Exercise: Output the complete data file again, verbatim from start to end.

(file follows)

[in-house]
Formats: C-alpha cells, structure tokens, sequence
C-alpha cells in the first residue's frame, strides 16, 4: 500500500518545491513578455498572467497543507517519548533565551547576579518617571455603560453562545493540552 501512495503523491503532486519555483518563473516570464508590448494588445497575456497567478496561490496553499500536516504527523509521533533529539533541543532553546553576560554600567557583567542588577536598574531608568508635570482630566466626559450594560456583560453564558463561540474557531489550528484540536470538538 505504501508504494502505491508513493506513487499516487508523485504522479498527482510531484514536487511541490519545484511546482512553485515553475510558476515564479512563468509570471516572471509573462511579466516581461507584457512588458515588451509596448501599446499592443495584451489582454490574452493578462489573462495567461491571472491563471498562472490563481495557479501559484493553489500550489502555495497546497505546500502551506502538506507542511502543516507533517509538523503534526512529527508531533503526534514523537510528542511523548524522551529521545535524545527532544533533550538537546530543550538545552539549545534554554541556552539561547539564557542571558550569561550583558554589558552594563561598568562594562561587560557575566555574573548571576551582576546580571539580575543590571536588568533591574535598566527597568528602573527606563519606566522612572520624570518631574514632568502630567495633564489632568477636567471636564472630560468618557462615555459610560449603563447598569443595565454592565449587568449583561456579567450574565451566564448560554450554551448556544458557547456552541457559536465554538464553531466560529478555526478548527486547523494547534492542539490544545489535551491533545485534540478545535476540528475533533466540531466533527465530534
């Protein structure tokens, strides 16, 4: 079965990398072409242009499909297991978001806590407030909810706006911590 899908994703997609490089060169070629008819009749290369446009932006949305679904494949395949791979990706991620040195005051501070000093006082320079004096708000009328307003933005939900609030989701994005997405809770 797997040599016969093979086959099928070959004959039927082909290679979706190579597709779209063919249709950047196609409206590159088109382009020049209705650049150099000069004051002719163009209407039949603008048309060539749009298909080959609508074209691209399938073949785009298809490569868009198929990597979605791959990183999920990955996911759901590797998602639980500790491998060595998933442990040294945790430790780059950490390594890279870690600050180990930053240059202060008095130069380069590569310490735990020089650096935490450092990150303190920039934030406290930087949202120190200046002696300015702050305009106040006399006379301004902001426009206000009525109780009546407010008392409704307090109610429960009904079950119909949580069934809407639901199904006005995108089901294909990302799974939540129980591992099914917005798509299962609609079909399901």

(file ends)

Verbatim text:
[in-house]
Formats: C-alpha cells, structure tokens, sequence
C-alpha cells in the first residue's frame, strides 16, 4: 500500500518545491513578455498572467497543507517519548533565551547576579518617571455603560453562545493540552 501512495503523491503532486519555483518563473516570464508590448494588445497575456497567478496561490496553499500536516504527523509521533533529539533541543532553546553576560554600567557583567542588577536598574531608568508635570482630566466626559450594560456583560453564558463561540474557531489550528484540536470538538 505504501508504494502505491508513493506513487499516487508523485504522479498527482510531484514536487511541490519545484511546482512553485515553475510558476515564479512563468509570471516572471509573462511579466516581461507584457512588458515588451509596448501599446499592443495584451489582454490574452493578462489573462495567461491571472491563471498562472490563481495557479501559484493553489500550489502555495497546497505546500502551506502538506507542511502543516507533517509538523503534526512529527508531533503526534514523537510528542511523548524522551529521545535524545527532544533533550538537546530543550538545552539549545534554554541556552539561547539564557542571558550569561550583558554589558552594563561598568562594562561587560557575566555574573548571576551582576546580571539580575543590571536588568533591574535598566527597568528602573527606563519606566522612572520624570518631574514632568502630567495633564489632568477636567471636564472630560468618557462615555459610560449603563447598569443595565454592565449587568449583561456579567450574565451566564448560554450554551448556544458557547456552541457559536465554538464553531466560529478555526478548527486547523494547534492542539490544545489535551491533545485534540478545535476540528475533533466540531466533527465530534
């Protein structure tokens, strides 16, 4: 079965990398072409242009499909297991978001806590407030909810706006911590 899908994703997609490089060169070629008819009749290369446009932006949305679904494949395949791979990706991620040195005051501070000093006082320079004096708000009328307003933005939900609030989701994005997405809770 797997040599016969093979086959099928070959004959039927082909290679979706190579597709779209063919249709950047196609409206590159088109382009020049209705650049150099000069004051002719163009209407039949603008048309060539749009298909080959609508074209691209399938073949785009298809490569868009198929990597979605791959990183999920990955996911759901590797998602639980500790491998060595998933442990040294945790430790780059950490390594890279870690600050180990930053240059202060008095130069380069590569310490735990020089650096935490450092990150303190920039934030406290930087949202120190200046002696300015702050305009106040006399006379301004902001426009206000009525109780009546407010008392409704307090109610429960009904079950119909949580069934809407639901199904006005995108089901294909990302799974939540129980591992099914917005798509299962609609079909399901």